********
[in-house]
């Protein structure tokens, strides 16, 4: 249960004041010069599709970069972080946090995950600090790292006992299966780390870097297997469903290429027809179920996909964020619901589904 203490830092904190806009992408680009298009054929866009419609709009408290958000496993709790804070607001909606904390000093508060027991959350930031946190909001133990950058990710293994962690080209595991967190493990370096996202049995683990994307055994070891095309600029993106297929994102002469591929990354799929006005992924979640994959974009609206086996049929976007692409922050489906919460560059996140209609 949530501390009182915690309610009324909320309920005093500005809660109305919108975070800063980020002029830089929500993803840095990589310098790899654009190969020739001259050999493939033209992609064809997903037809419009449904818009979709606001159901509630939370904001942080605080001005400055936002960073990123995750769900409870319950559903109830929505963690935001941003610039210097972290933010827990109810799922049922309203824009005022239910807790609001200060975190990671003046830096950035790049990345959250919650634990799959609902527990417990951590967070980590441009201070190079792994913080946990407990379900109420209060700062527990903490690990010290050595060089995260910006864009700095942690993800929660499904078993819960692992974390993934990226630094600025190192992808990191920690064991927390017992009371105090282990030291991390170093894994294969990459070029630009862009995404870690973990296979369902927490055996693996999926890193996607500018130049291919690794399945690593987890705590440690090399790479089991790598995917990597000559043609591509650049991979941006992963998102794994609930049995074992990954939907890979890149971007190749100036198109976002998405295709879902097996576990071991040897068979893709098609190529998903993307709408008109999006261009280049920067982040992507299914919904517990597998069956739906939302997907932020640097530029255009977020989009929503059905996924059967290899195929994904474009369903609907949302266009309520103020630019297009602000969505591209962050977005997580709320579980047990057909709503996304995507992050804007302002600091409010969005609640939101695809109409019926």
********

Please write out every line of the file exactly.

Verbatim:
[in-house]
């Protein structure tokens, strides 16, 4: 249960004041010069599709970069972080946090995950600090790292006992299966780390870097297997469903290429027809179920996909964020619901589904 203490830092904190806009992408680009298009054929866009419609709009408290958000496993709790804070607001909606904390000093508060027991959350930031946190909001133990950058990710293994962690080209595991967190493990370096996202049995683990994307055994070891095309600029993106297929994102002469591929990354799929006005992924979640994959974009609206086996049929976007692409922050489906919460560059996140209609 949530501390009182915690309610009324909320309920005093500005809660109305919108975070800063980020002029830089929500993803840095990589310098790899654009190969020739001259050999493939033209992609064809997903037809419009449904818009979709606001159901509630939370904001942080605080001005400055936002960073990123995750769900409870319950559903109830929505963690935001941003610039210097972290933010827990109810799922049922309203824009005022239910807790609001200060975190990671003046830096950035790049990345959250919650634990799959609902527990417990951590967070980590441009201070190079792994913080946990407990379900109420209060700062527990903490690990010290050595060089995260910006864009700095942690993800929660499904078993819960692992974390993934990226630094600025190192992808990191920690064991927390017992009371105090282990030291991390170093894994294969990459070029630009862009995404870690973990296979369902927490055996693996999926890193996607500018130049291919690794399945690593987890705590440690090399790479089991790598995917990597000559043609591509650049991979941006992963998102794994609930049995074992990954939907890979890149971007190749100036198109976002998405295709879902097996576990071991040897068979893709098609190529998903993307709408008109999006261009280049920067982040992507299914919904517990597998069956739906939302997907932020640097530029255009977020989009929503059905996924059967290899195929994904474009369903609907949302266009309520103020630019297009602000969505591209962050977005997580709320579980047990057909709503996304995507992050804007302002600091409010969005609640939101695809109409019926």